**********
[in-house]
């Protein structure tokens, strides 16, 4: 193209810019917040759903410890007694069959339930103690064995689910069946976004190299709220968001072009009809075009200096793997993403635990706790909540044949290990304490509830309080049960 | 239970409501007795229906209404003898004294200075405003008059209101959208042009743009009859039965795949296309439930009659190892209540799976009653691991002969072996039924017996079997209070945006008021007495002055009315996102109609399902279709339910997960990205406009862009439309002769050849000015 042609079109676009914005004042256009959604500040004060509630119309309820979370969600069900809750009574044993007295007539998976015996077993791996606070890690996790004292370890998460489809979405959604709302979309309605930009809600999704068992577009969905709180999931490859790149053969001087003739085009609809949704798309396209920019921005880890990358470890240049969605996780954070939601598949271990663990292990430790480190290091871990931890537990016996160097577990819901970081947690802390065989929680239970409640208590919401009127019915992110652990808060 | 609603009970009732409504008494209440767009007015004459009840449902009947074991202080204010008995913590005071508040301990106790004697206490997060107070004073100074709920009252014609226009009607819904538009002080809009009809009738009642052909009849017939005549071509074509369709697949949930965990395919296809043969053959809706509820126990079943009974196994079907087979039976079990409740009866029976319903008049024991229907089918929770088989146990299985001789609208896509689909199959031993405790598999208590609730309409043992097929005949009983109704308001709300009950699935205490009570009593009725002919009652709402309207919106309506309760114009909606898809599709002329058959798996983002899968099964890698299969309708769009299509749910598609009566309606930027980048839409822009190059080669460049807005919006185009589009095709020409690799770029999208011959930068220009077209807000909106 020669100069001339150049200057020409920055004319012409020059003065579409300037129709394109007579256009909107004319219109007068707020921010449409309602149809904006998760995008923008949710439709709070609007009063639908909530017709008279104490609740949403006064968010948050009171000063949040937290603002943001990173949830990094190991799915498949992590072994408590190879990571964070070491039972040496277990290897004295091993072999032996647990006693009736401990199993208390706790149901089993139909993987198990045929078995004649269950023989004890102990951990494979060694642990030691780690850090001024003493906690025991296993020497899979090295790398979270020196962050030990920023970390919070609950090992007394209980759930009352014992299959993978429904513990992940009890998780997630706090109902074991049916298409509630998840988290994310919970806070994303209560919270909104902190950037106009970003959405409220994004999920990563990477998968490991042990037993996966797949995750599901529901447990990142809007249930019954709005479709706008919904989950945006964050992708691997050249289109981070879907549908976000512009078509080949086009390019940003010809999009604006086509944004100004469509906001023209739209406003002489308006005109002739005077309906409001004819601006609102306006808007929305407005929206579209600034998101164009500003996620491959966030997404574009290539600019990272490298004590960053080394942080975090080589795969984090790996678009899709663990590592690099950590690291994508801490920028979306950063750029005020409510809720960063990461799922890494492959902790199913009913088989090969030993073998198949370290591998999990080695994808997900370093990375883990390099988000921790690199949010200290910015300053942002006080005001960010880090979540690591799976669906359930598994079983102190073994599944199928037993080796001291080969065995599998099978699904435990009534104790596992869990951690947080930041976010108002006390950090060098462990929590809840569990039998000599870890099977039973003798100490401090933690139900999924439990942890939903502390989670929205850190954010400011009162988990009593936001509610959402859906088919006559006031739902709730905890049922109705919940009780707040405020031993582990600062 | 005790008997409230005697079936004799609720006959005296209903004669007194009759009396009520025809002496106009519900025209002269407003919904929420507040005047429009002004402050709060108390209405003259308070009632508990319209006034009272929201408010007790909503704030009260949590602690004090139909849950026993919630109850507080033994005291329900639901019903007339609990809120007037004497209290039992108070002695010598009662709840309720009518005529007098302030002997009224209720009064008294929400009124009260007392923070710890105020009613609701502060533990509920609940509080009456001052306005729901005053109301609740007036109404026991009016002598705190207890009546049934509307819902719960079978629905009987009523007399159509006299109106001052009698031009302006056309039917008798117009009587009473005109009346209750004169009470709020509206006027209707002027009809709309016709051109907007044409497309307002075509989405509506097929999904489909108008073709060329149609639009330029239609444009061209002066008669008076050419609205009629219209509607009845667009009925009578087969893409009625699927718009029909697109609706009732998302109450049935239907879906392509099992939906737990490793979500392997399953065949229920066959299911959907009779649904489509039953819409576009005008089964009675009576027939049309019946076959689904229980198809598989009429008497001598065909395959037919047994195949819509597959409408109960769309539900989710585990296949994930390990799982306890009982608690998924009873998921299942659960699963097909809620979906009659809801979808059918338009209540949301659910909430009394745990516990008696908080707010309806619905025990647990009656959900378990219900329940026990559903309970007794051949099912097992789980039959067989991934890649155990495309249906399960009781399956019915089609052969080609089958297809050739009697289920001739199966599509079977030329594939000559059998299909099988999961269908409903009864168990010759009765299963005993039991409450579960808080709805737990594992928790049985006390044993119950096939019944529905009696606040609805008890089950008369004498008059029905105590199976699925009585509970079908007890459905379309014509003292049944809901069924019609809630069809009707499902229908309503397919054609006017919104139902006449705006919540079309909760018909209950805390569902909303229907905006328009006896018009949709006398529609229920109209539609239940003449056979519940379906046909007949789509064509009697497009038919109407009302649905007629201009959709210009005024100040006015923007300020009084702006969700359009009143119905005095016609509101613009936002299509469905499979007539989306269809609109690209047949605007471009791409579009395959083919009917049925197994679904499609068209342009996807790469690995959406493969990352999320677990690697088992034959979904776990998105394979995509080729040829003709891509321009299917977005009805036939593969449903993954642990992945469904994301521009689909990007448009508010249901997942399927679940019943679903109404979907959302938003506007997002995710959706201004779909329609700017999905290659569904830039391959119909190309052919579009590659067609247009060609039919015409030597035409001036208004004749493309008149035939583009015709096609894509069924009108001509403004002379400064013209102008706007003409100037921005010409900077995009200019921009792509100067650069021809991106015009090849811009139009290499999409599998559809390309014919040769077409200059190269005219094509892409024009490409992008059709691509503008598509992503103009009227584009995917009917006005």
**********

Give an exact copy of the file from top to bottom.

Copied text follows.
[in-house]
């Protein structure tokens, strides 16, 4: 193209810019917040759903410890007694069959339930103690064995689910069946976004190299709220968001072009009809075009200096793997993403635990706790909540044949290990304490509830309080049960 | 239970409501007795229906209404003898004294200075405003008059209101959208042009743009009859039965795949296309439930009659190892209540799976009653691991002969072996039924017996079997209070945006008021007495002055009315996102109609399902279709339910997960990205406009862009439309002769050849000015 042609079109676009914005004042256009959604500040004060509630119309309820979370969600069900809750009574044993007295007539998976015996077993791996606070890690996790004292370890998460489809979405959604709302979309309605930009809600999704068992577009969905709180999931490859790149053969001087003739085009609809949704798309396209920019921005880890990358470890240049969605996780954070939601598949271990663990292990430790480190290091871990931890537990016996160097577990819901970081947690802390065989929680239970409640208590919401009127019915992110652990808060 | 609603009970009732409504008494209440767009007015004459009840449902009947074991202080204010008995913590005071508040301990106790004697206490997060107070004073100074709920009252014609226009009607819904538009002080809009009809009738009642052909009849017939005549071509074509369709697949949930965990395919296809043969053959809706509820126990079943009974196994079907087979039976079990409740009866029976319903008049024991229907089918929770088989146990299985001789609208896509689909199959031993405790598999208590609730309409043992097929005949009983109704308001709300009950699935205490009570009593009725002919009652709402309207919106309506309760114009909606898809599709002329058959798996983002899968099964890698299969309708769009299509749910598609009566309606930027980048839409822009190059080669460049807005919006185009589009095709020409690799770029999208011959930068220009077209807000909106 020669100069001339150049200057020409920055004319012409020059003065579409300037129709394109007579256009909107004319219109007068707020921010449409309602149809904006998760995008923008949710439709709070609007009063639908909530017709008279104490609740949403006064968010948050009171000063949040937290603002943001990173949830990094190991799915498949992590072994408590190879990571964070070491039972040496277990290897004295091993072999032996647990006693009736401990199993208390706790149901089993139909993987198990045929078995004649269950023989004890102990951990494979060694642990030691780690850090001024003493906690025991296993020497899979090295790398979270020196962050030990920023970390919070609950090992007394209980759930009352014992299959993978429904513990992940009890998780997630706090109902074991049916298409509630998840988290994310919970806070994303209560919270909104902190950037106009970003959405409220994004999920990563990477998968490991042990037993996966797949995750599901529901447990990142809007249930019954709005479709706008919904989950945006964050992708691997050249289109981070879907549908976000512009078509080949086009390019940003010809999009604006086509944004100004469509906001023209739209406003002489308006005109002739005077309906409001004819601006609102306006808007929305407005929206579209600034998101164009500003996620491959966030997404574009290539600019990272490298004590960053080394942080975090080589795969984090790996678009899709663990590592690099950590690291994508801490920028979306950063750029005020409510809720960063990461799922890494492959902790199913009913088989090969030993073998198949370290591998999990080695994808997900370093990375883990390099988000921790690199949010200290910015300053942002006080005001960010880090979540690591799976669906359930598994079983102190073994599944199928037993080796001291080969065995599998099978699904435990009534104790596992869990951690947080930041976010108002006390950090060098462990929590809840569990039998000599870890099977039973003798100490401090933690139900999924439990942890939903502390989670929205850190954010400011009162988990009593936001509610959402859906088919006559006031739902709730905890049922109705919940009780707040405020031993582990600062 | 005790008997409230005697079936004799609720006959005296209903004669007194009759009396009520025809002496106009519900025209002269407003919904929420507040005047429009002004402050709060108390209405003259308070009632508990319209006034009272929201408010007790909503704030009260949590602690004090139909849950026993919630109850507080033994005291329900639901019903007339609990809120007037004497209290039992108070002695010598009662709840309720009518005529007098302030002997009224209720009064008294929400009124009260007392923070710890105020009613609701502060533990509920609940509080009456001052306005729901005053109301609740007036109404026991009016002598705190207890009546049934509307819902719960079978629905009987009523007399159509006299109106001052009698031009302006056309039917008798117009009587009473005109009346209750004169009470709020509206006027209707002027009809709309016709051109907007044409497309307002075509989405509506097929999904489909108008073709060329149609639009330029239609444009061209002066008669008076050419609205009629219209509607009845667009009925009578087969893409009625699927718009029909697109609706009732998302109450049935239907879906392509099992939906737990490793979500392997399953065949229920066959299911959907009779649904489509039953819409576009005008089964009675009576027939049309019946076959689904229980198809598989009429008497001598065909395959037919047994195949819509597959409408109960769309539900989710585990296949994930390990799982306890009982608690998924009873998921299942659960699963097909809620979906009659809801979808059918338009209540949301659910909430009394745990516990008696908080707010309806619905025990647990009656959900378990219900329940026990559903309970007794051949099912097992789980039959067989991934890649155990495309249906399960009781399956019915089609052969080609089958297809050739009697289920001739199966599509079977030329594939000559059998299909099988999961269908409903009864168990010759009765299963005993039991409450579960808080709805737990594992928790049985006390044993119950096939019944529905009696606040609805008890089950008369004498008059029905105590199976699925009585509970079908007890459905379309014509003292049944809901069924019609809630069809009707499902229908309503397919054609006017919104139902006449705006919540079309909760018909209950805390569902909303229907905006328009006896018009949709006398529609229920109209539609239940003449056979519940379906046909007949789509064509009697497009038919109407009302649905007629201009959709210009005024100040006015923007300020009084702006969700359009009143119905005095016609509101613009936002299509469905499979007539989306269809609109690209047949605007471009791409579009395959083919009917049925197994679904499609068209342009996807790469690995959406493969990352999320677990690697088992034959979904776990998105394979995509080729040829003709891509321009299917977005009805036939593969449903993954642990992945469904994301521009689909990007448009508010249901997942399927679940019943679903109404979907959302938003506007997002995710959706201004779909329609700017999905290659569904830039391959119909190309052919579009590659067609247009060609039919015409030597035409001036208004004749493309008149035939583009015709096609894509069924009108001509403004002379400064013209102008706007003409100037921005010409900077995009200019921009792509100067650069021809991106015009090849811009139009290499999409599998559809390309014919040769077409200059190269005219094509892409024009490409992008059709691509503008598509992503103009009227584009995917009917006005």